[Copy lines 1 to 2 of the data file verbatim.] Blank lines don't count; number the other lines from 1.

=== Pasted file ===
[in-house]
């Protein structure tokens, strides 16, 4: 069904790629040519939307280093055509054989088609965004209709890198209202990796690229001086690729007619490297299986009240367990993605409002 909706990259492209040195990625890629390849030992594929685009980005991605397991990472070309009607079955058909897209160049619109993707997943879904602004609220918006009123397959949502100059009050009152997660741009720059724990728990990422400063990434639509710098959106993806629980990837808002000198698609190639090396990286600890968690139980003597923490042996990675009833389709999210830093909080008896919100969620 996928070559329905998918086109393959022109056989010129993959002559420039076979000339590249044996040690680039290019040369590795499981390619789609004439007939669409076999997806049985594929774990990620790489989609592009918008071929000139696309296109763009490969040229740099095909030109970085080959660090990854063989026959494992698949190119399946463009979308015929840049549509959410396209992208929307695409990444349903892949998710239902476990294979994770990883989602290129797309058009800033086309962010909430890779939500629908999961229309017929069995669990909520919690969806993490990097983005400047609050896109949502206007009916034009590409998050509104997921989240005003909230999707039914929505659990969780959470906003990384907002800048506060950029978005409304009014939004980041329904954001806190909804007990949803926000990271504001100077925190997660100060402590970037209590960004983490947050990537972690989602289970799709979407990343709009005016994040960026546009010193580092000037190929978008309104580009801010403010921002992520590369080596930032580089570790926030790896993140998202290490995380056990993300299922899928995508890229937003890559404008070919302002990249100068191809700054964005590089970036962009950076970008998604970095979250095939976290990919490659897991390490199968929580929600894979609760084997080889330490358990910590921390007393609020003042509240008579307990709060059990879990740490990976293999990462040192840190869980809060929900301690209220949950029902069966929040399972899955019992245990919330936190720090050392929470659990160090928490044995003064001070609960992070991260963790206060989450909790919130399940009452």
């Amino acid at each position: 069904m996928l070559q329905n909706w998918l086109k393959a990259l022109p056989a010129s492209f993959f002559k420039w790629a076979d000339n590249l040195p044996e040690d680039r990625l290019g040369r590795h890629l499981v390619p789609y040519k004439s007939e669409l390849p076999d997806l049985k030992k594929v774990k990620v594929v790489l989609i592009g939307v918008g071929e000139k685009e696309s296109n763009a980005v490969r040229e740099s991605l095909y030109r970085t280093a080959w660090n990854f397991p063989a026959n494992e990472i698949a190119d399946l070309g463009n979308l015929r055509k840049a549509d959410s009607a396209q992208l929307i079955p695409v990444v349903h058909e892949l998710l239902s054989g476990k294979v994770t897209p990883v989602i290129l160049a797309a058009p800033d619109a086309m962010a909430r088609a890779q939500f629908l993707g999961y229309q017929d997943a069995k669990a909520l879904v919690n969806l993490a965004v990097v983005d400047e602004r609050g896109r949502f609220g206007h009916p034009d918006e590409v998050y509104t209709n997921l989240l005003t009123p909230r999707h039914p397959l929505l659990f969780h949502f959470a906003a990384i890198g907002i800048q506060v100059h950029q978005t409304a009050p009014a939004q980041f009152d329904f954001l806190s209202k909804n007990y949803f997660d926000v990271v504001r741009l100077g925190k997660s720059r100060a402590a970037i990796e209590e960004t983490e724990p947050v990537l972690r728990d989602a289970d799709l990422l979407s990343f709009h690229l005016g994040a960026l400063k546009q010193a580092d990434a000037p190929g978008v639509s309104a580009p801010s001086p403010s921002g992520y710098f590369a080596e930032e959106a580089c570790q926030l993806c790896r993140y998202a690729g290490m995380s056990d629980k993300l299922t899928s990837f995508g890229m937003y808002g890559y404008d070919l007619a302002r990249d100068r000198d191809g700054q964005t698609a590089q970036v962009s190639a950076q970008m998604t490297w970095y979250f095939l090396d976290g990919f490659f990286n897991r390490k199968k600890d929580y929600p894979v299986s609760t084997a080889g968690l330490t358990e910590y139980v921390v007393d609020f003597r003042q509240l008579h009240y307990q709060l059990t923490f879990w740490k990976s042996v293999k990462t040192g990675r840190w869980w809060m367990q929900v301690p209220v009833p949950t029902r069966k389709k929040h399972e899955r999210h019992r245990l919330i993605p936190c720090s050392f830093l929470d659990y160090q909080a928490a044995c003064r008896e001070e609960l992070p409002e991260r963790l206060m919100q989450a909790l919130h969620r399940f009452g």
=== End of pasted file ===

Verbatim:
[in-house]
């Protein structure tokens, strides 16, 4: 069904790629040519939307280093055509054989088609965004209709890198209202990796690229001086690729007619490297299986009240367990993605409002 909706990259492209040195990625890629390849030992594929685009980005991605397991990472070309009607079955058909897209160049619109993707997943879904602004609220918006009123397959949502100059009050009152997660741009720059724990728990990422400063990434639509710098959106993806629980990837808002000198698609190639090396990286600890968690139980003597923490042996990675009833389709999210830093909080008896919100969620 996928070559329905998918086109393959022109056989010129993959002559420039076979000339590249044996040690680039290019040369590795499981390619789609004439007939669409076999997806049985594929774990990620790489989609592009918008071929000139696309296109763009490969040229740099095909030109970085080959660090990854063989026959494992698949190119399946463009979308015929840049549509959410396209992208929307695409990444349903892949998710239902476990294979994770990883989602290129797309058009800033086309962010909430890779939500629908999961229309017929069995669990909520919690969806993490990097983005400047609050896109949502206007009916034009590409998050509104997921989240005003909230999707039914929505659990969780959470906003990384907002800048506060950029978005409304009014939004980041329904954001806190909804007990949803926000990271504001100077925190997660100060402590970037209590960004983490947050990537972690989602289970799709979407990343709009005016994040960026546009010193580092000037190929978008309104580009801010403010921002992520590369080596930032580089570790926030790896993140998202290490995380056990993300299922899928995508890229937003890559404008070919302002990249100068191809700054964005590089970036962009950076970008998604970095979250095939976290990919490659897991390490199968929580929600894979609760084997080889330490358990910590921390007393609020003042509240008579307990709060059990879990740490990976293999990462040192840190869980809060929900301690209220949950029902069966929040399972899955019992245990919330936190720090050392929470659990160090928490044995003064001070609960992070991260963790206060989450909790919130399940009452």